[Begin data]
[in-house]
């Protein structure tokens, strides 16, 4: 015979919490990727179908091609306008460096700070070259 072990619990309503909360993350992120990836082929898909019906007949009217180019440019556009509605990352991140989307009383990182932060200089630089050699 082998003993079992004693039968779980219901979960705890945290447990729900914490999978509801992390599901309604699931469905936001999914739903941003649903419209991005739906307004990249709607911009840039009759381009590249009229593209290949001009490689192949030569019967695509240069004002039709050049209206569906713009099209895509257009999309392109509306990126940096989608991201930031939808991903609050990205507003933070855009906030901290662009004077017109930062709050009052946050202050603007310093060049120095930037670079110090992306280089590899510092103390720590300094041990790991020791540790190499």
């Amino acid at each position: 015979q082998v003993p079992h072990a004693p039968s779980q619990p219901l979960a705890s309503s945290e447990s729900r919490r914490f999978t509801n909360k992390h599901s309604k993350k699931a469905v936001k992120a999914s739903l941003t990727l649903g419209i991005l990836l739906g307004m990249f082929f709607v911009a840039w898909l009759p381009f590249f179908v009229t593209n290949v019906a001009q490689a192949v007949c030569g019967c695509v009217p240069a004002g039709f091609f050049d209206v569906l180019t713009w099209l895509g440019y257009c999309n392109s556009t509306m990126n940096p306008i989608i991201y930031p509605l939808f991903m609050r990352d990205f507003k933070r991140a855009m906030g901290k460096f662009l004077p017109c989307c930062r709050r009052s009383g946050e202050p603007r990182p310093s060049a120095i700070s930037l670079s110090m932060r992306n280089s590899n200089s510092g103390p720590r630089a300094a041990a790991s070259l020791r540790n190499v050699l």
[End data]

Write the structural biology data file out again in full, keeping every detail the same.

[in-house]
């Protein structure tokens, strides 16, 4: 015979919490990727179908091609306008460096700070070259 072990619990309503909360993350992120990836082929898909019906007949009217180019440019556009509605990352991140989307009383990182932060200089630089050699 082998003993079992004693039968779980219901979960705890945290447990729900914490999978509801992390599901309604699931469905936001999914739903941003649903419209991005739906307004990249709607911009840039009759381009590249009229593209290949001009490689192949030569019967695509240069004002039709050049209206569906713009099209895509257009999309392109509306990126940096989608991201930031939808991903609050990205507003933070855009906030901290662009004077017109930062709050009052946050202050603007310093060049120095930037670079110090992306280089590899510092103390720590300094041990790991020791540790190499």
């Amino acid at each position: 015979q082998v003993p079992h072990a004693p039968s779980q619990p219901l979960a705890s309503s945290e447990s729900r919490r914490f999978t509801n909360k992390h599901s309604k993350k699931a469905v936001k992120a999914s739903l941003t990727l649903g419209i991005l990836l739906g307004m990249f082929f709607v911009a840039w898909l009759p381009f590249f179908v009229t593209n290949v019906a001009q490689a192949v007949c030569g019967c695509v009217p240069a004002g039709f091609f050049d209206v569906l180019t713009w099209l895509g440019y257009c999309n392109s556009t509306m990126n940096p306008i989608i991201y930031p509605l939808f991903m609050r990352d990205f507003k933070r991140a855009m906030g901290k460096f662009l004077p017109c989307c930062r709050r009052s009383g946050e202050p603007r990182p310093s060049a120095i700070s930037l670079s110090m932060r992306n280089s590899n200089s510092g103390p720590r630089a300094a041990a790991s070259l020791r540790n190499v050699l």